Binghamton University geographers Emad Hasan and Aondover Tarhule predicted that by 2050, with no change in available water resources, 19 countries in Africa will face water scarcity, while another nine countries will be water-stressed. However, if climate change decreased Africa’s water resources by 10 percent, 85 percent of the continent’s population would experience a dangerous water scarcity situation.
“Africa critically needs accurate information on its water scarcity status. As the second-most populated continent, Africa is projected to have a population of 2.4 billion by 2050, approximately double the current estimated population,” said Hasan. “Such rapid population growth will exert considerable stress on the continent’s available water resources, worsening the already acute water scarcity situation. So, assessing the potentially available water resources is essential for the future.”
Hasan said that it is important to determine whether a region has sufficient water to satisfy the needs of its people, but it is a complicated process. To estimate water scarcity and availability in a country, hydrologists build a “water budget” which calculates all of the water entering a country, whether it be from rivers, rainfall, groundwater or man-made sources, and then subtract all water leaving the country. By dividing the available water by the population of a region, hydrologists are able to determine if there is enough water to meet people’s daily needs.
From a global perspective, a country will experience water scarcity if it has less than 500,000 liters of water per person per year to meet daily and agricultural needs. The water budget process only works if there is accurate data for each source of water, and Tarhule said that in developing regions like Africa, data required are either lacking or inadequate, which poses a huge problem.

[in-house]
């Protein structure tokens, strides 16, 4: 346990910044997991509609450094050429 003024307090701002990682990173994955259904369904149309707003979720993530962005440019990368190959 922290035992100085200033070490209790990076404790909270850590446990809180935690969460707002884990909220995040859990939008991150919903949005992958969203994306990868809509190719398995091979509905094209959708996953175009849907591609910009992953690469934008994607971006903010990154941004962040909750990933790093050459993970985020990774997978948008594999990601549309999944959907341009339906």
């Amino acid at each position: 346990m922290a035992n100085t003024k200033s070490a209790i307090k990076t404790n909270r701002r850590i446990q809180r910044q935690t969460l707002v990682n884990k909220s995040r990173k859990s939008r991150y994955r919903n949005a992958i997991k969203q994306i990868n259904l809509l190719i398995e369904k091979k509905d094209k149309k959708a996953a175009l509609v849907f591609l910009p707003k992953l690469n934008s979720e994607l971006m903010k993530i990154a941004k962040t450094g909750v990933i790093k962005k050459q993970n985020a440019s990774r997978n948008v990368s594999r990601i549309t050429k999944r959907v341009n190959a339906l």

Using satellites hundreds of miles in space, the researchers measured water scarcity in Africa. They used publicly available data from two satellite missions, the Tropical Rainfall Measuring Mission (TRMM), and the Gravity Recovery and Climate Experiment (GRACE) satellites. By combining data from these two systems, the researchers calculated the monthly potential available water for each country in Africa. Then, they divided the potential available water storage by each country’s population to develop a new measurement of available water storage per capita.
The researchers compared their results with data used by the United Nations Food and Agriculture Organization, which classifies countries into one of four categories: water-sufficient, vulnerable, water-stressed or water-scarce. Out of 48 African countries studied, their method classified 26 in the same category as the U.N.’s method.
Hasan said that although the accuracy of their new method can be skewed by the size of the country, it still has an edge over other approaches since it accounts for water in aquifers deep underground.
“In general, we think that our method has several advantages over existing methods. It circumvents many of the limitations related to data unavailability and reliability in Africa,” he said. “The data are more temporally and spatially continuous, as well as easier for researchers to access. As a result, estimates of water scarcity can be carried out much more rapidly for the entire continent.”
Tarhule said he hopes they can improve the new method so it can assess water scarcity on a global scale.
“Satellites will gather new data in the coming years,” said Tarhule. “We plan to take advantage of such data improvements as they become available to refine our method in terms of accuracy and water scarcity assessment at the sub-country level, not only in Africa but globally.”
Also contributing to this research were Yang Hong and Berrien Moore III of the University of Oklahoma.
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